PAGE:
In the weeks to come, Edie Pujo will seed a 60-square foot vegetable garden on her acreage east of Calgary. On the semi-arid plains of southern Alberta, a region notorious for drought, hail, wind, slugs and aphids, Pujo’s garden is an act of defiance. It is also a beacon of hope—and a place of immense spiritual comfort. To Pujo, time in the garden is “one-on-one time with the Big Guy. It’s so peaceful. I plant, and I pray. My time in the garden is time with God.”
This spring, Pujo will also work alongside vegetable growers—and fellow believers—at Calgary’s St. Albert the Great parish. Located in the southeastern community of McKenzie Towne, the parish added a community garden to its property in 2018. The 3x3-foot beds rented quickly—simultaneously producing fresh vegetables and nurturing a new community of gardeners.
An idea germinates
The St. Albert the Great Community Garden began in 2017 after a couple of people talked to the parish priest. Pujo chatted with Father Julian Studden (now in Airdrie) about her love of gardening. Together, they mused about the spiritual connection between growing food and caring for the Earth as a gift from God. Pujo, a Vincentian, also talked about how nice it would be to include home-grown vegetables in hampers delivered by the Society of St. Vincent de Paul (SSVP). When another parishioner pointed out an under-used space beside the church as a problem area—good for nothing but grass—Father Julian urged the two to chat.
Before long, Pujo and fellow parishioner Mike Alvares were co-chairing a community garden committee. Scott Harrison, another member of the fledgling group, teaches culinary arts at a Catholic high school. He linked the group to a not-for-profit that teaches groups how to build the portable wooden garden frames now used at St. Albert the Great. Other committee members, James Dalton and Paul Schneider, brought their expertise and passion.
By the spring of 2018, the group had prepared 42 beds for planting. The entire project, including eight fruit trees, was completed with grants and donated products. “This was a real community project, and it was 100 per cent self-funded. We didn’t ask the parish for any money,” says Pujo.
When one would-be gardener had to back out after renting her bed, she donated the $20 plot to SSVP. Quick to recognize the opportunity, Pujo assumed responsibility for the bed and seeded it all to beans. “I can’t tell you the number of hampers that got green beans last year, but it was a lot.”
Feed the Hungry
Closer to the city’s core, Linnea Ferguson has her eye on five small garden plots at the FCJ Centre near the Calgary Pastoral Centre. Ferguson, who coordinates the Diocese’s Feed the Hungry Garden, used the plots last year to grow onions, garlic and parsley. Guests of the dinner sowed the parsley seed and all were harvested for use by Feed the Hungry chefs. Last fall, Ferguson helped young women from Elizabeth House harvest the garlic and plant a new garlic crop for 2019.
Ferguson also organizes the work crews that plant, weed and harvest about an acre of potatoes east of Calgary. Donated by Annette and Theo D’Souza, parishioners at St. Gabriel the Archangel, that land will eventually be used to grow other vegetables. “It made sense to grow potatoes for the first few years as that helps to prepare the soil,” explains Ferguson.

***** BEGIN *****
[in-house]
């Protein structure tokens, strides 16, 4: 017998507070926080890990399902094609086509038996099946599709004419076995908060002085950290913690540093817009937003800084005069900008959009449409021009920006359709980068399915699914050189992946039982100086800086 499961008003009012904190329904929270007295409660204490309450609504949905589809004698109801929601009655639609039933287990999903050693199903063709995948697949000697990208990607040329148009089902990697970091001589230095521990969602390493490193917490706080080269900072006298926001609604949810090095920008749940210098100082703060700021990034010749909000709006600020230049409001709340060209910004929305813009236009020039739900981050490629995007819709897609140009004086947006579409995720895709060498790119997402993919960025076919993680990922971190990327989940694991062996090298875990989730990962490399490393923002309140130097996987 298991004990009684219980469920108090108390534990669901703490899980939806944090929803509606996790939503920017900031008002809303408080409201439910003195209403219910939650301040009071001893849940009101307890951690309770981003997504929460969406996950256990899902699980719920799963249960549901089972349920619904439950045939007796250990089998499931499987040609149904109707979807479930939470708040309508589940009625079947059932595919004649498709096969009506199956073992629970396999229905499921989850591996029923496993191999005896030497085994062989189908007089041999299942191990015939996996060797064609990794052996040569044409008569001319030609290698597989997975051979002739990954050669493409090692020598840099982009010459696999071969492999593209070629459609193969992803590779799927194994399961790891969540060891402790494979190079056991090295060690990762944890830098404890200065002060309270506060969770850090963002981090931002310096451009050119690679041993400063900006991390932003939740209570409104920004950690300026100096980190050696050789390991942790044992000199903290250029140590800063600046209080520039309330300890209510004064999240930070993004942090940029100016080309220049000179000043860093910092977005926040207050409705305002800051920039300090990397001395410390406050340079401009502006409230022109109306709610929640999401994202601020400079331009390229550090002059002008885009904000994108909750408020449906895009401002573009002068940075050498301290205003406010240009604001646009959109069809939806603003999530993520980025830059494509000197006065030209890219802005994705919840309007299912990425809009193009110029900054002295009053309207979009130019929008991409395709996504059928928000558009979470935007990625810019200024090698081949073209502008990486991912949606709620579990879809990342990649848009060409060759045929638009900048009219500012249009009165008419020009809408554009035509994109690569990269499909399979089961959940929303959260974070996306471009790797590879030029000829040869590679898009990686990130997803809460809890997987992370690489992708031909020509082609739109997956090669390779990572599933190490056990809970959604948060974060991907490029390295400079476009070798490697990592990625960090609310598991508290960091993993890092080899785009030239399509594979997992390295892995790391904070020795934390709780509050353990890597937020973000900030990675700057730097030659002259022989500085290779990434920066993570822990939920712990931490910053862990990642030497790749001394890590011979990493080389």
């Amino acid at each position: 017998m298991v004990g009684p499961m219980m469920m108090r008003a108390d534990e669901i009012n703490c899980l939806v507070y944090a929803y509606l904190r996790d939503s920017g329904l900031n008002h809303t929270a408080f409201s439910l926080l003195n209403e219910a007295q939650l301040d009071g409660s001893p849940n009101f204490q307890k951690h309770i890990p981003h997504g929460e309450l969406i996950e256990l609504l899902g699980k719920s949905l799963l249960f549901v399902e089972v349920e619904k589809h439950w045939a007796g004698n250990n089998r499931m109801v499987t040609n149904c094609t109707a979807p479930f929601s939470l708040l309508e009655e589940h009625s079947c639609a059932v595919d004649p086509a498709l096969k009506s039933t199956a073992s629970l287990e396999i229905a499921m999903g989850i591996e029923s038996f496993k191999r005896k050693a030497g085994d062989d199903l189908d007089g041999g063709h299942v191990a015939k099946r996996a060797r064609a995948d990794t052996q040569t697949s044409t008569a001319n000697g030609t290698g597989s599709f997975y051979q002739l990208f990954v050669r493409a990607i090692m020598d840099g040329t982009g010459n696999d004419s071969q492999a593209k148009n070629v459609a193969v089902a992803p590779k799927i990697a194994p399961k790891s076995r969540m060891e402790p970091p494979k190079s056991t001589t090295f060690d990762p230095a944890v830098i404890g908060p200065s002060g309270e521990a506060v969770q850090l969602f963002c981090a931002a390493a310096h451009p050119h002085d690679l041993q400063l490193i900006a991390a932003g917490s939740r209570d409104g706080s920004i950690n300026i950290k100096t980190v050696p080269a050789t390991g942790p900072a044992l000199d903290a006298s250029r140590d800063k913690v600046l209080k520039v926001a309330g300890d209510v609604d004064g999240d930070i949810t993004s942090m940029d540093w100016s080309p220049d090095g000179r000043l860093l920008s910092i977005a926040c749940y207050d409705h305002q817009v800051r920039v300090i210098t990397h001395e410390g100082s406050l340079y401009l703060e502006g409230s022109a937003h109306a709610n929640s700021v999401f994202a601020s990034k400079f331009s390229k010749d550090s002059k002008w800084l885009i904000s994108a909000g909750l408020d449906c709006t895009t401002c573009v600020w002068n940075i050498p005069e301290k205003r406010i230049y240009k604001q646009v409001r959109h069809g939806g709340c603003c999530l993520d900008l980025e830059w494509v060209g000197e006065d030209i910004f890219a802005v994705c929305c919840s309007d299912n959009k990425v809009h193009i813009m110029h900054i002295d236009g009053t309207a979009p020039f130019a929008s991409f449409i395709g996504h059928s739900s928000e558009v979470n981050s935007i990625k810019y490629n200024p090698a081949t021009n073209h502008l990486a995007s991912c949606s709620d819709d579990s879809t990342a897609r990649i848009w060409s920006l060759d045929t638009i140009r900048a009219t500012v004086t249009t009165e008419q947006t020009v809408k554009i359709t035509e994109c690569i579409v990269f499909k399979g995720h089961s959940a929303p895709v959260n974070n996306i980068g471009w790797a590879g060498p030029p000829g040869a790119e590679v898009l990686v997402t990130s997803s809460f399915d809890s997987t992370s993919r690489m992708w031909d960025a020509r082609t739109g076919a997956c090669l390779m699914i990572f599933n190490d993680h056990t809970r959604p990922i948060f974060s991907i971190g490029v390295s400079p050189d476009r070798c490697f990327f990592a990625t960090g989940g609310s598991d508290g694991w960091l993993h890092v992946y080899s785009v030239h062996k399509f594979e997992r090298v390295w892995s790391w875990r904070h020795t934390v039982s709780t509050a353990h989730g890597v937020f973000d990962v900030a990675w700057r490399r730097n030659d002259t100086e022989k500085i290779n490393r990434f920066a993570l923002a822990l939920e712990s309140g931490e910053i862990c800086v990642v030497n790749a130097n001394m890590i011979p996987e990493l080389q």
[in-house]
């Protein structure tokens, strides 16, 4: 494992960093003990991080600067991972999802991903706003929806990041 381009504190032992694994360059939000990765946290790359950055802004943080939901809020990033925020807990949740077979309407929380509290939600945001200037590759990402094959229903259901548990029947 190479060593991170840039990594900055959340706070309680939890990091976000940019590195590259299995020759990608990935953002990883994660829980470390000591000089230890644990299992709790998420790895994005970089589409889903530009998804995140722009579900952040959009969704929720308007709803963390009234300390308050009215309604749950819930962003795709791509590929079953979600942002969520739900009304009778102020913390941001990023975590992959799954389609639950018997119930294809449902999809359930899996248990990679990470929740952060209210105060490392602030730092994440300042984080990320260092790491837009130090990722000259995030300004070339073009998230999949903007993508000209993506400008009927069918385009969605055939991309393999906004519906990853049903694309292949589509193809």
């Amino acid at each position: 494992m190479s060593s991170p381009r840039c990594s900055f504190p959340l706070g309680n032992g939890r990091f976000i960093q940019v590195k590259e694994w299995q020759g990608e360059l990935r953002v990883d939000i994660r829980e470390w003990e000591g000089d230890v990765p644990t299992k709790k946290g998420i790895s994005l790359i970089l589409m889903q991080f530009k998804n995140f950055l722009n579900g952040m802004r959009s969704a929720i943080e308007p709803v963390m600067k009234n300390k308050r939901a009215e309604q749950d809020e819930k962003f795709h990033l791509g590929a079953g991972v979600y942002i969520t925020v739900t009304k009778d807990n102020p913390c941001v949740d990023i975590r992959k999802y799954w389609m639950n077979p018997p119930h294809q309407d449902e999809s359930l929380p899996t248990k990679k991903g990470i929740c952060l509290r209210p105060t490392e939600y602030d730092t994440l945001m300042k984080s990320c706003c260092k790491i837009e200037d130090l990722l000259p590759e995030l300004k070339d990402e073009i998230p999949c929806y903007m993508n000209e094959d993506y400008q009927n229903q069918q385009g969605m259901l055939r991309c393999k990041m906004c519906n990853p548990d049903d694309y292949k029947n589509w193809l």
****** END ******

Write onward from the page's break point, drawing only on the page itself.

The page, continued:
The Feed the Hungry Garden, started a few years ago after the D’Souzas approached Joann Churchill, Development manager with the Diocese. Churchill talked to then-Bishop Frederick Henry, “and he loved the idea from the start. He wanted us to open the door and see where it takes us.” Today, Feed the Hungry uses what it can and donates the rest of its harvest to the Calgary Food Bank. That agency supports Feed the Hungry, “so this is a great way for us to give back to the Food Bank,” says Churchill.
“There has been such an outpouring of support from so many,” adds Churchill. Every year, a Red Deer farmer donates the seed potatoes, while garden neighbours and generous community volunteers contribute their time, expertise and in-kind services. Companies have donated equipment and tools and St. Gabriel parish has embraced the garden, too.
The harvest is plenty—and the labourers are pleased
The Feed the Hungry Garden is a great way to combine Church teachings about food production, caring for the marginalized and building community,” adds Ferguson. Spring and fall are the busiest times and Ferguson always reaches out for volunteers. “The Bishop comes to the planting and gives a special blessing. It really ties what we’re doing to the bigger issues about our role in caring for the environment and serving the marginalized.”
Last fall, the youth group at St. James in Okotoks sent 45 young people to help with the harvest. “It was really something to see all of those young people helping out,” notes Ferguson.
Edie Pujo admits it’s the young people who catch her eye—and heart—at St. Albert the Great’s garden. Experienced gardeners “all got such a kick out of everyone learning about where food comes from.” The garden, which includes a stepping stone pathway and a picnic table, is also a popular stop for locals out for a summer walk. “People often stop and ask questions about what’s growing, so we’re getting to know the community. The garden really fits into the neighbourhood.”
To demonstrate the garden’s place in the larger environment, the site includes a compost area and two 1,000-gallon water tanks that will eventually collect rainwater from the church roof. “We do want to use the garden to teach people about growing vegetables in a sustainable, environmentally-friendly way,” says Pujo.
Information about community gardens in Calgary neighbourhoods is available from the Calgary Horticultural Society. For details on how to donate your own garden’s bounty, reach out to your SSVP or the Calgary Food Bank.
Written by Joy Gregory
Catholic Pastoral Centre Staff and Guest Writers